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How to Help a Fearful Dog Gain Confidence

Not all dogs are naturally tail, wagging bundles of love. You do have a lot of work to help your dog feel comfortable.

By kunalPublished 3 years ago 3 min read
How to Help a Fearful Dog Gain Confidence
Photo by Roberto Nickson on Unsplash

Raising a shy or anxious dog can make it difficult to go to new places or to try new things together. But no worry. Building trust in dogs takes some work, but it can make new experiences easier.

1. Exposure management

This tip sounds fancy, but it isn't. You are basically finding ways to rewire your dog's brain to connect something he was afraid of to something he likes. Let's say your dog is afraid of skateboards. Try putting a skateboard on the floor with dog treats strewn on it.

"The dog will look and realize, 'Oh wait, that could be a moving tray with goodies in it,'" says Melis. "

Once your dog is comfortable with the stationary skateboard, try moving him an inch using the treats above. Once the dog is not afraid of the skateboard moving a little, start moving it more so that it mimics what it might find in real life: a moving skateboard with someone on it.

This technique reprograms a dog's response through a combination of exposure management (so the dog doesn't keep reacting to the same thing) and then controlled reintroduction of the stimulus (which scares the dog) and associates it with positive experiences, like eating, Melis says. For this technique to be effective, it must be of high quality (think small pieces of cheese or a cooked hot dog).

2. Find an environment in which the dog will be successful

Sitting in your house and thinking about what could happen is not good for your brain, and neither is it good for your dog. If you can find a way to get them into new surroundings that make them feel more excited or happier, you will find them.

"Go for long walks that will leave your dog spending more time in really great surroundings with all kinds of smells and sights," says Millis. The dog will think, “I'm so much more busy investigating this wonderful hike than worrying about something getting stuck at night. "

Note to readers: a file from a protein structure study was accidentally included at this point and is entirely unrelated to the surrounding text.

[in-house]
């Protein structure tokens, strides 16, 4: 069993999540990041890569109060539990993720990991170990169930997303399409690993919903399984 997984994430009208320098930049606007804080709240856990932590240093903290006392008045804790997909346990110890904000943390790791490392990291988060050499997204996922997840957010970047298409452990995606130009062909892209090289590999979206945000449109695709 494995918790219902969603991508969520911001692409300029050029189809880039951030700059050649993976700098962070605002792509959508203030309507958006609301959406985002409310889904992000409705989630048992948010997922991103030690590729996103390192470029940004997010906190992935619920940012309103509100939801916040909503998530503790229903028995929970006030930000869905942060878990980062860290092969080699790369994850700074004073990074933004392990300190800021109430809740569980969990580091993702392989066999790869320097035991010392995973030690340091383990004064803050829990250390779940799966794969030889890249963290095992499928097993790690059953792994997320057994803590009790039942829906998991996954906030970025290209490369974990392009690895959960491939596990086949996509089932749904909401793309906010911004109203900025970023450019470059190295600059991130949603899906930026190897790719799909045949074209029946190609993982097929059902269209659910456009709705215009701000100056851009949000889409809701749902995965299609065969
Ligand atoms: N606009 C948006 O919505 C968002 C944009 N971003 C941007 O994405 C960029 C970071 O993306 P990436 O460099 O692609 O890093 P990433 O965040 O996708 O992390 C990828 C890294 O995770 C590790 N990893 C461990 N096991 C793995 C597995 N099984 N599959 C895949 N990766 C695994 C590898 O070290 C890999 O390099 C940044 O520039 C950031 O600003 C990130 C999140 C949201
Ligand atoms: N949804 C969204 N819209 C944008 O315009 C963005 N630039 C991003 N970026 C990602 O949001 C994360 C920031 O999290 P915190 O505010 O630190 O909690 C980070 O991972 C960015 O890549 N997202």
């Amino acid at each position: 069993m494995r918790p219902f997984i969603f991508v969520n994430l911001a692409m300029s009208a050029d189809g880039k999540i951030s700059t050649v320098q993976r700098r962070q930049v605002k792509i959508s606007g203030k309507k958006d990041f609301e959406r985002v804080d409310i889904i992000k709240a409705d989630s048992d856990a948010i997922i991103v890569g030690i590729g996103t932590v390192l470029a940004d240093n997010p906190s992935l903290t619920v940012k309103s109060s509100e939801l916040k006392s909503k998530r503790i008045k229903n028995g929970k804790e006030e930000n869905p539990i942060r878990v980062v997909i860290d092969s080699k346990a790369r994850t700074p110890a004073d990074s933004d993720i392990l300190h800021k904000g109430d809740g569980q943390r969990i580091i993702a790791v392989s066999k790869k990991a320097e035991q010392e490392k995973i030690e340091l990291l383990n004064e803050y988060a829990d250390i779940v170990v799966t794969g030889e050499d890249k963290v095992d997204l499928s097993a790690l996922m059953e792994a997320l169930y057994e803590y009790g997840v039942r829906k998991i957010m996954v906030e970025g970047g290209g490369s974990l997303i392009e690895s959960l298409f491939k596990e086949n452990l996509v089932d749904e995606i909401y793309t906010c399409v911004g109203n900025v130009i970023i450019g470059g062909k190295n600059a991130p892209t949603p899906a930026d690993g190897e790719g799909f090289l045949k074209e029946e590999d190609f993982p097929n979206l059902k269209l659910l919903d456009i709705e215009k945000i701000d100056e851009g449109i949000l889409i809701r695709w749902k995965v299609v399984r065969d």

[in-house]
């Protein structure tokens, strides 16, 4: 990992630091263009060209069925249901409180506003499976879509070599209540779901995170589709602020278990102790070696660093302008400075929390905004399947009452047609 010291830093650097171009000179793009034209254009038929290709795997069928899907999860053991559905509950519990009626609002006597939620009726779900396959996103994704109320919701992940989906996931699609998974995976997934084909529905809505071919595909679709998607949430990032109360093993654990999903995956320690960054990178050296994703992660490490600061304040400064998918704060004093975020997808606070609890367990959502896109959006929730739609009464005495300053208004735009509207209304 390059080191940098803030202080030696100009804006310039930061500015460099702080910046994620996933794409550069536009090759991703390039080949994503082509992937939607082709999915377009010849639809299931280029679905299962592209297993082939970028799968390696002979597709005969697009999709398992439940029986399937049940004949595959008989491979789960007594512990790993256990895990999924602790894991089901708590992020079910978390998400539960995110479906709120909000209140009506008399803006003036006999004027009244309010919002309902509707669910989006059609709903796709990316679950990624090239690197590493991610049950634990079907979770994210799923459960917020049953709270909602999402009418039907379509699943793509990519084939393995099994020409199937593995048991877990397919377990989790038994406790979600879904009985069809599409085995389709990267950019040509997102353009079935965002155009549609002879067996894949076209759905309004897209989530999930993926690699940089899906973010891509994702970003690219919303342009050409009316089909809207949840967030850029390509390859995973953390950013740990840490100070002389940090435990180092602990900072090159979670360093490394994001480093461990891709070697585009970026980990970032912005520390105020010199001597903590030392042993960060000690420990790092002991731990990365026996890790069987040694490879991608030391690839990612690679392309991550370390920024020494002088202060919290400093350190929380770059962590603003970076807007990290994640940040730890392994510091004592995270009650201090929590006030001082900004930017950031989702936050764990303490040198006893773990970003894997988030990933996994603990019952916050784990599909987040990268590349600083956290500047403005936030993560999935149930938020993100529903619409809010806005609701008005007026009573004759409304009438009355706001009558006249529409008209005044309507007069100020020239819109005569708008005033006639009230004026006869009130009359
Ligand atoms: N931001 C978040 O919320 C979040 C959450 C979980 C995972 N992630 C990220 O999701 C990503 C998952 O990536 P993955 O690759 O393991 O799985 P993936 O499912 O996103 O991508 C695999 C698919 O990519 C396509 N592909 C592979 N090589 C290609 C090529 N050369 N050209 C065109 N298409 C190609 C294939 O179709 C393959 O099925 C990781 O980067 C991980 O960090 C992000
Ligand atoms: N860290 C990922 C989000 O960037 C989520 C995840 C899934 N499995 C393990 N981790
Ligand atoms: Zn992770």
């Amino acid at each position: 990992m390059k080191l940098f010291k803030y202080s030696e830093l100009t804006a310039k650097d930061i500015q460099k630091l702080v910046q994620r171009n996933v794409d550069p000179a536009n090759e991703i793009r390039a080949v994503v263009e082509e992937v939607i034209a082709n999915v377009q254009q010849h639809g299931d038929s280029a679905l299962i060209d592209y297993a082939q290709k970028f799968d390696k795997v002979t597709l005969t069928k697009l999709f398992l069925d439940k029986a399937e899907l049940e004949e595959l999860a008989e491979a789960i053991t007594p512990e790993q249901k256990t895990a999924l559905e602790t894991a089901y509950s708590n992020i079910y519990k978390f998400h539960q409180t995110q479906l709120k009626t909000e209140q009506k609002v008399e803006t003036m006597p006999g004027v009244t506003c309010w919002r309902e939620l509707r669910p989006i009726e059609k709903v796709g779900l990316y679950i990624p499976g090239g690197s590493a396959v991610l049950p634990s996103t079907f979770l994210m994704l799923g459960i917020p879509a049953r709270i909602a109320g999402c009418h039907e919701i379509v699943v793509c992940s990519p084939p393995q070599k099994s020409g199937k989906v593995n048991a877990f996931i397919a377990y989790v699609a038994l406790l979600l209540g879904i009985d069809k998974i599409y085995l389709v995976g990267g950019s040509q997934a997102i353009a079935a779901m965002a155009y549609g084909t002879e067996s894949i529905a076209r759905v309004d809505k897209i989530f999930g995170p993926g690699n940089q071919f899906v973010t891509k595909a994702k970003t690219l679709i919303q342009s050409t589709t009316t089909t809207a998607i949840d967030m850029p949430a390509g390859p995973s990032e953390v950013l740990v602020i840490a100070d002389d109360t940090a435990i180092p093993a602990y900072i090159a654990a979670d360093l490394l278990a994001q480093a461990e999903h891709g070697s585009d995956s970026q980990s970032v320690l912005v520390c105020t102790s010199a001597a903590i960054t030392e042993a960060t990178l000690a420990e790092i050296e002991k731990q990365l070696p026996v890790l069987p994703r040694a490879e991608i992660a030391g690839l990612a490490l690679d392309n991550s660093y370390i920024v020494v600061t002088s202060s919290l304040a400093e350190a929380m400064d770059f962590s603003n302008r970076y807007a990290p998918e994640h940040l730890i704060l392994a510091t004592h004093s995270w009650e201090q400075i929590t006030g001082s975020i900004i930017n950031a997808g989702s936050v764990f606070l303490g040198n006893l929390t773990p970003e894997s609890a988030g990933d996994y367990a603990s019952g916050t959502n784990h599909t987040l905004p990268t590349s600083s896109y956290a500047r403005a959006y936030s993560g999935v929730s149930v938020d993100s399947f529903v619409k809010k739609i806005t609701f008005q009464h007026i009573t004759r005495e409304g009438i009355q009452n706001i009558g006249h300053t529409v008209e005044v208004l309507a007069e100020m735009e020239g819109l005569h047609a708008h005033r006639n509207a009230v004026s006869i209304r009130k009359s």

This can help dogs learn to spend less time on fear and more time on curiosity and joy. However, Millis says this approach may not work for every dog. Some dogs may not be comfortable in an environment like the wild. So try to find a place that your dog will feel better about.

“In general, you don't want animals to spend a lot of time practicing problematic behaviors when you can avoid them,” he says. "So we're trying to reprogram: it's not that big, it's not scary, it's not tight, and it’s not that loud."

3. Get some agility training?

Agility training typically teaches your dog specific tasks (such as jumping over a pole or running through a plastic pipe) and then doing those tasks in a specific order. Your dog may learn new skills, but this is really a confidence exercise.

"You start doing these things in nice and appropriate ways so that the dog learns to take cues from his human and to trust him more," says Melis. The dog learns, “I just have to listen to my character and do what they tell me, and that's cool. "

By learning how to successfully overcome new obstacles, your dog will begin to believe in himself. Mellis says that when you help your dog expand other areas of life, he begins to realize he can handle things and overcome the problems he previously thought were great obstacles.

It's also beneficial because it helps build trust between you and your dog, and gaining your dog's trust can help make him feel more secure around him. Once you've developed a background in obedience training, even if he's a little scared or fearful, it will be easier for you to lead your dog, says Melis, and something that once scared them won't work anymore.

4. Enter new situations and people slowly

"As your dog is getting used to things, always take the time to introduce something new, especially new environments, people, and different dogs," says Stelow.

She suggests giving your dog rewards as he explores new environments or meets new people to teach him that new experiences and people can have a positive impact. Also, when your dog first meets people, remind people to move forward slowly and let your dog set the pace for their interaction.


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